Colombia extends invitation to COP15 preparatory meeting
At the invitation of Colombian President Iván Duque, Environment State Secretary Jochen Flasbarth attended a high-level meeting to prepare for the 15th Conference of the Parties (COP15) of the Convention on Biological Diversity (CBD). The state of biodiversity continues to deteriorate drastically: the rate of species extinction today is several times higher than the average over the last ten million years. To reverse this trend, the parties to the international Convention on Biological Diversity are currently negotiating a new global framework for the conservation and sustainable use of species and ecosystems and for the equitable sharing of benefits arising from the use of genetic resources. To lend the negotiations more weight, the Colombian President invited heads of state and government, ministers and high-ranking representatives of international organisations and civil society to this event. To date, Germany has on its own supported 300 biodiversity projects worldwide with around 1.3 billion euros.
State Secretary Jochen Flasbarth commented: "The need to create a new global framework for biodiversity conservation is more urgent than ever before. Our goal must be to stop the loss of biodiversity within the next ten years. We have destroyed nature for centuries, it is now time to begin a decade of restoration. To achieve this goal we need the combined forces of policymakers and civil society. In the process, we must ensure that we close the global funding gap for biodiversity. Funds and subsidies that damage or destroy biodiversity should be eliminated and positive incentives for nature conservation strengthened. We also need to mobilise new funds from all sources and to use financial resources more efficiently and effectively."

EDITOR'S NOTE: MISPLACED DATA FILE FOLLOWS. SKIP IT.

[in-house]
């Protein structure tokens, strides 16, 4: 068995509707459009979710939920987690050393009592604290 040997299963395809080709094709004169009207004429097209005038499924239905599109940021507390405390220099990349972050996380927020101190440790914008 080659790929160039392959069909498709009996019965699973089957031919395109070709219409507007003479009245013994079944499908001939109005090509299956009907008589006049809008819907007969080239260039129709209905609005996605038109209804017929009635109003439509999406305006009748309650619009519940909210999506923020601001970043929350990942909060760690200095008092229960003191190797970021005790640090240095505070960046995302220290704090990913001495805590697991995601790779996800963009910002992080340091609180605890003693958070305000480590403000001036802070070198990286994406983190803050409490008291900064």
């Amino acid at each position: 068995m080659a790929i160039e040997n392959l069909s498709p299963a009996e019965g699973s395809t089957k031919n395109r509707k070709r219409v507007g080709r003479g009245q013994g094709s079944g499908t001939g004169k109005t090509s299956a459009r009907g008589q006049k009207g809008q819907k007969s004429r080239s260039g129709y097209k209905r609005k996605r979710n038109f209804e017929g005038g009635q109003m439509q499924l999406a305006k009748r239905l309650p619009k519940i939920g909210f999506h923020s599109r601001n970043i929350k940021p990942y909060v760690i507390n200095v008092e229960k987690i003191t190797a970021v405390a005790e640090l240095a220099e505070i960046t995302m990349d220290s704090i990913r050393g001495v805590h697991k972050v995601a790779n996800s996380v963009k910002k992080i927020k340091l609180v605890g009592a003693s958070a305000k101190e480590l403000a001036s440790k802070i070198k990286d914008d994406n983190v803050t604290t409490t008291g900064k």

The new global framework is set to be adopted at COP15 in Kunming, China, in April/May 2022. In the current negotiations, the Federal Environment Ministry (BMU) is advocating, for example, that 30 percent of land and marine areas be placed under protection. At the same time, the BMU wants to improve the quality of how existing protected areas are managed.
Biodiversity conservation also contributes to pandemic prevention and protection against other zoonoses such as COVID-19. Healthy, stable ecosystems are a kind of life insurance policy and serve as indispensable habitats for the survival of humans and animals. Ecosystems that have already been damaged, such as deforested areas, therefore need to be restored.
Through the International Climate Initiative, the BMU is helping to ensure that Germany meets its international commitments to finance biodiversity and ecosystem conservation. Between 2008 and 2020, its funding volume for climate action, climate change adaptation and biodiversity conservation amounted to 4.5 billion euros. This initiative has supported more than 300 biodiversity projects around the world with a volume of more than 1.3 billion euros.
At the high-level event to prepare for COP15, government representatives reaffirmed the commitment they made in September 2020 in the Leaders’ Pledge for Nature to halt biodiversity loss by 2030. China will chair the first part of COP15, which will be held mainly in virtual form from 11 to 15 October 2021. The negotiations on a new global biodiversity framework are expected to be successfully concluded at the second part of COP15, which will be held in-person in Kunming, China in April/May 2022.